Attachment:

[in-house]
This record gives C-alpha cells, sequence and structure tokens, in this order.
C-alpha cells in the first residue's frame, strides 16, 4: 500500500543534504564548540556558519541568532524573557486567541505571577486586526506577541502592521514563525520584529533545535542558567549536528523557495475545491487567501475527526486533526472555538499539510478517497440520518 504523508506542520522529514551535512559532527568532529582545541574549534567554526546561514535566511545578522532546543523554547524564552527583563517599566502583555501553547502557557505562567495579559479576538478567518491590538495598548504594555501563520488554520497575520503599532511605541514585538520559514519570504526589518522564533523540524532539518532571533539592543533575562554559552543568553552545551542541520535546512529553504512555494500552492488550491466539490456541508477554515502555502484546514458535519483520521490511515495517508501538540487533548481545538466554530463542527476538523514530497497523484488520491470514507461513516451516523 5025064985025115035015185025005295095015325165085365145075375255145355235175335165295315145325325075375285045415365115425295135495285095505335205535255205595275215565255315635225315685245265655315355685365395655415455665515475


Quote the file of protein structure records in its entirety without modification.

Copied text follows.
[in-house]
This record gives C-alpha cells, sequence and structure tokens, in this order.
C-alpha cells in the first residue's frame, strides 16, 4: 500500500543534504564548540556558519541568532524573557486567541505571577486586526506577541502592521514563525520584529533545535542558567549536528523557495475545491487567501475527526486533526472555538499539510478517497440520518 504523508506542520522529514551535512559532527568532529582545541574549534567554526546561514535566511545578522532546543523554547524564552527583563517599566502583555501553547502557557505562567495579559479576538478567518491590538495598548504594555501563520488554520497575520503599532511605541514585538520559514519570504526589518522564533523540524532539518532571533539592543533575562554559552543568553552545551542541520535546512529553504512555494500552492488550491466539490456541508477554515502555502484546514458535519483520521490511515495517508501538540487533548481545538466554530463542527476538523514530497497523484488520491470514507461513516451516523 5025064985025115035015185025005295095015325165085365145075375255145355235175335165295315145325325075375285045415365115425295135495285095505335205535255205595275215565255315635225315685245265655315355685365395655415455665515475